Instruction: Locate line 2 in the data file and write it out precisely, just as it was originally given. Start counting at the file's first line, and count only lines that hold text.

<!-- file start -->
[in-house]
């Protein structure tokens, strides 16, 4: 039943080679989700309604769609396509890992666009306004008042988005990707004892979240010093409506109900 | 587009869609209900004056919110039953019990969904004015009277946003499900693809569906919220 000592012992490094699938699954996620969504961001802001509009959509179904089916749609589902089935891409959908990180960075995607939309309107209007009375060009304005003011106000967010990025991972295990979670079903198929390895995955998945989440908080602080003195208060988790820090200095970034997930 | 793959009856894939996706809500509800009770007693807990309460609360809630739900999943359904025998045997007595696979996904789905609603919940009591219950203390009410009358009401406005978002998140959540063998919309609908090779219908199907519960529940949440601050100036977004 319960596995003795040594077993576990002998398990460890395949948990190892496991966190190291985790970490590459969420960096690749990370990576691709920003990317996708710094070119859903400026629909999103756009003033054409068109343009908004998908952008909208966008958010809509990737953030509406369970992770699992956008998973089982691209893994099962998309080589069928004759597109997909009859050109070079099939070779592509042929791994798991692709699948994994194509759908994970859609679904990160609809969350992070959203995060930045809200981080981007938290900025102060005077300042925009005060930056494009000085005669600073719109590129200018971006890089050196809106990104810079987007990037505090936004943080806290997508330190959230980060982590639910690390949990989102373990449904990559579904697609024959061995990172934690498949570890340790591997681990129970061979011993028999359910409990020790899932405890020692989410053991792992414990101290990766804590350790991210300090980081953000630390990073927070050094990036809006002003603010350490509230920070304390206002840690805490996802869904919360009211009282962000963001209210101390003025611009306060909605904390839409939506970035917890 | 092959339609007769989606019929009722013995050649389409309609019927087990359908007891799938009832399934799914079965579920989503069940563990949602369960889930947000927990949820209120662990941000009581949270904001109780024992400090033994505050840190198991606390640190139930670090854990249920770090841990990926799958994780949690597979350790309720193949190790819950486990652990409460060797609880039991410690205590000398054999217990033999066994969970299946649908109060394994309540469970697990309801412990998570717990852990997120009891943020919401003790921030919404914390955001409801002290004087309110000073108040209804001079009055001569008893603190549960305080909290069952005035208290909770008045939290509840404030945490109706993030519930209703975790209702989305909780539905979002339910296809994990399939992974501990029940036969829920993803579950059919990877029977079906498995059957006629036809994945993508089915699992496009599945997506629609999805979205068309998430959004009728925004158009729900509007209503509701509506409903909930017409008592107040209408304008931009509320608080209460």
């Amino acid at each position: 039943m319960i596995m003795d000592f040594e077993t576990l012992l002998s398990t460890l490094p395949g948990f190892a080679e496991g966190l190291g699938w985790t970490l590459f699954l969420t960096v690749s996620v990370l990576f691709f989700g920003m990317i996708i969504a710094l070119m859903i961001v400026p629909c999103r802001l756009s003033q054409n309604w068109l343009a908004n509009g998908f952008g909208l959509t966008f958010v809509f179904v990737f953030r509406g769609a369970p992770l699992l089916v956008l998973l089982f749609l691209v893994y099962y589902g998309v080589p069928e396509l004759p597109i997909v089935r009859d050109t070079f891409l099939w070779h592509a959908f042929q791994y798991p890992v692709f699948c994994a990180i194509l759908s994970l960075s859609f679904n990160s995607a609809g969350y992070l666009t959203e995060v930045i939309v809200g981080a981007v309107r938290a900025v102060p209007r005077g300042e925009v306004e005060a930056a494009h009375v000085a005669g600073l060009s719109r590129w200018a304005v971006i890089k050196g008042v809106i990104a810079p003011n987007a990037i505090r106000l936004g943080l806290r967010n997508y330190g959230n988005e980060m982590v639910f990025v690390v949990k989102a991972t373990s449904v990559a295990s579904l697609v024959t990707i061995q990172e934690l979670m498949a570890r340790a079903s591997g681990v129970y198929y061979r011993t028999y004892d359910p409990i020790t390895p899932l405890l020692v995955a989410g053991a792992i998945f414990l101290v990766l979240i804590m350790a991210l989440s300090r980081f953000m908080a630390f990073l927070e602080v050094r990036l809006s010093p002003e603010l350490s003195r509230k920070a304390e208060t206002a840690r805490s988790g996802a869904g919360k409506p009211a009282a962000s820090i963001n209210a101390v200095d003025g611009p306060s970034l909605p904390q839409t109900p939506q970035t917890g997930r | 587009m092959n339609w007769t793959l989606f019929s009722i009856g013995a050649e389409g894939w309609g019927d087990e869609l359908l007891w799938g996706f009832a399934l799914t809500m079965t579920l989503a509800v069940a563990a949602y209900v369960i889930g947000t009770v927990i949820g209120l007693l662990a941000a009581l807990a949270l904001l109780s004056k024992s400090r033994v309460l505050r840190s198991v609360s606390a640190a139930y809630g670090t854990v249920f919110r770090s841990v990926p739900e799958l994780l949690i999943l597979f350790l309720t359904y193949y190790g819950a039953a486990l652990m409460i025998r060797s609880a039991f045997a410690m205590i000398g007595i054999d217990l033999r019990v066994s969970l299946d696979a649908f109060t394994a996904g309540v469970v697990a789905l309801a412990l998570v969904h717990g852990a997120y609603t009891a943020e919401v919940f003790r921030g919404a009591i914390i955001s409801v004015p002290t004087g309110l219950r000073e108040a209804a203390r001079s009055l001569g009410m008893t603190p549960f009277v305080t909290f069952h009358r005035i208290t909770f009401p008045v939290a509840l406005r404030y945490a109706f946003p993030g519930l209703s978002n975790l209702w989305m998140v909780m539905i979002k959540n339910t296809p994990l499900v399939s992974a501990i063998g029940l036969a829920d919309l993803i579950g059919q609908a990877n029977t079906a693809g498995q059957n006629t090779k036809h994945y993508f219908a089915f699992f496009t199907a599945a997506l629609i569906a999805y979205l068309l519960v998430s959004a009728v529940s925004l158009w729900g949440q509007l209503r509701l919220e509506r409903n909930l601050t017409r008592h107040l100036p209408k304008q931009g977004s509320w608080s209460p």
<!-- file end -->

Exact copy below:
């Protein structure tokens, strides 16, 4: 039943080679989700309604769609396509890992666009306004008042988005990707004892979240010093409506109900 | 587009869609209900004056919110039953019990969904004015009277946003499900693809569906919220 000592012992490094699938699954996620969504961001802001509009959509179904089916749609589902089935891409959908990180960075995607939309309107209007009375060009304005003011106000967010990025991972295990979670079903198929390895995955998945989440908080602080003195208060988790820090200095970034997930 | 793959009856894939996706809500509800009770007693807990309460609360809630739900999943359904025998045997007595696979996904789905609603919940009591219950203390009410009358009401406005978002998140959540063998919309609908090779219908199907519960529940949440601050100036977004 319960596995003795040594077993576990002998398990460890395949948990190892496991966190190291985790970490590459969420960096690749990370990576691709920003990317996708710094070119859903400026629909999103756009003033054409068109343009908004998908952008909208966008958010809509990737953030509406369970992770699992956008998973089982691209893994099962998309080589069928004759597109997909009859050109070079099939070779592509042929791994798991692709699948994994194509759908994970859609679904990160609809969350992070959203995060930045809200981080981007938290900025102060005077300042925009005060930056494009000085005669600073719109590129200018971006890089050196809106990104810079987007990037505090936004943080806290997508330190959230980060982590639910690390949990989102373990449904990559579904697609024959061995990172934690498949570890340790591997681990129970061979011993028999359910409990020790899932405890020692989410053991792992414990101290990766804590350790991210300090980081953000630390990073927070050094990036809006002003603010350490509230920070304390206002840690805490996802869904919360009211009282962000963001209210101390003025611009306060909605904390839409939506970035917890 | 092959339609007769989606019929009722013995050649389409309609019927087990359908007891799938009832399934799914079965579920989503069940563990949602369960889930947000927990949820209120662990941000009581949270904001109780024992400090033994505050840190198991606390640190139930670090854990249920770090841990990926799958994780949690597979350790309720193949190790819950486990652990409460060797609880039991410690205590000398054999217990033999066994969970299946649908109060394994309540469970697990309801412990998570717990852990997120009891943020919401003790921030919404914390955001409801002290004087309110000073108040209804001079009055001569008893603190549960305080909290069952005035208290909770008045939290509840404030945490109706993030519930209703975790209702989305909780539905979002339910296809994990399939992974501990029940036969829920993803579950059919990877029977079906498995059957006629036809994945993508089915699992496009599945997506629609999805979205068309998430959004009728925004158009729900509007209503509701509506409903909930017409008592107040209408304008931009509320608080209460």